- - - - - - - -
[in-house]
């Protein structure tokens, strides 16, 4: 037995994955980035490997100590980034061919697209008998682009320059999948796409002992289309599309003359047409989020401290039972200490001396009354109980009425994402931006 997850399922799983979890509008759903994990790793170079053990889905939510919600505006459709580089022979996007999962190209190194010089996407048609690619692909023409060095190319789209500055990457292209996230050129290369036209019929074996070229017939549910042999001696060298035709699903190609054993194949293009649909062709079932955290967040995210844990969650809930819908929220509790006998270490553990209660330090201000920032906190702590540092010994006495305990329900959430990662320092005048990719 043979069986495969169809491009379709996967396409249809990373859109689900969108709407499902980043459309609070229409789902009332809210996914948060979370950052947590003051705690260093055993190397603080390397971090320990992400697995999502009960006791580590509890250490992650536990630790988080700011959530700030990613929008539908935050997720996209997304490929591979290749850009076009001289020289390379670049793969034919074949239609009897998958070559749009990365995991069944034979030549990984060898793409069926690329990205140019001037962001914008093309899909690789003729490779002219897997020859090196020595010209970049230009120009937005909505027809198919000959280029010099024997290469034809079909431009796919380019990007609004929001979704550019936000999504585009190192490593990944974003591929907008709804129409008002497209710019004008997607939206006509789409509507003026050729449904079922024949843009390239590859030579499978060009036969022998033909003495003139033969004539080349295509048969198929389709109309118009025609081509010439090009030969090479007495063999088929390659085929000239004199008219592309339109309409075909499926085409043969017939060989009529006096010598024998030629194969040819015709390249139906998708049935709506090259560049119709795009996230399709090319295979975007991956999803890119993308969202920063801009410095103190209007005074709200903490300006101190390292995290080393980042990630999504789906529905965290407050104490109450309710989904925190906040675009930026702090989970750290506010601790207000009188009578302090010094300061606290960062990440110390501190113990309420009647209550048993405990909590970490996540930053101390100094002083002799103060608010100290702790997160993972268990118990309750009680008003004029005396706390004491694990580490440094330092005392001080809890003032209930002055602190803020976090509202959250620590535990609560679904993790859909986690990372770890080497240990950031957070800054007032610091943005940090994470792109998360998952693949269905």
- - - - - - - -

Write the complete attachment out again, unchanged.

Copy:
[in-house]
């Protein structure tokens, strides 16, 4: 037995994955980035490997100590980034061919697209008998682009320059999948796409002992289309599309003359047409989020401290039972200490001396009354109980009425994402931006 997850399922799983979890509008759903994990790793170079053990889905939510919600505006459709580089022979996007999962190209190194010089996407048609690619692909023409060095190319789209500055990457292209996230050129290369036209019929074996070229017939549910042999001696060298035709699903190609054993194949293009649909062709079932955290967040995210844990969650809930819908929220509790006998270490553990209660330090201000920032906190702590540092010994006495305990329900959430990662320092005048990719 043979069986495969169809491009379709996967396409249809990373859109689900969108709407499902980043459309609070229409789902009332809210996914948060979370950052947590003051705690260093055993190397603080390397971090320990992400697995999502009960006791580590509890250490992650536990630790988080700011959530700030990613929008539908935050997720996209997304490929591979290749850009076009001289020289390379670049793969034919074949239609009897998958070559749009990365995991069944034979030549990984060898793409069926690329990205140019001037962001914008093309899909690789003729490779002219897997020859090196020595010209970049230009120009937005909505027809198919000959280029010099024997290469034809079909431009796919380019990007609004929001979704550019936000999504585009190192490593990944974003591929907008709804129409008002497209710019004008997607939206006509789409509507003026050729449904079922024949843009390239590859030579499978060009036969022998033909003495003139033969004539080349295509048969198929389709109309118009025609081509010439090009030969090479007495063999088929390659085929000239004199008219592309339109309409075909499926085409043969017939060989009529006096010598024998030629194969040819015709390249139906998708049935709506090259560049119709795009996230399709090319295979975007991956999803890119993308969202920063801009410095103190209007005074709200903490300006101190390292995290080393980042990630999504789906529905965290407050104490109450309710989904925190906040675009930026702090989970750290506010601790207000009188009578302090010094300061606290960062990440110390501190113990309420009647209550048993405990909590970490996540930053101390100094002083002799103060608010100290702790997160993972268990118990309750009680008003004029005396706390004491694990580490440094330092005392001080809890003032209930002055602190803020976090509202959250620590535990609560679904993790859909986690990372770890080497240990950031957070800054007032610091943005940090994470792109998360998952693949269905």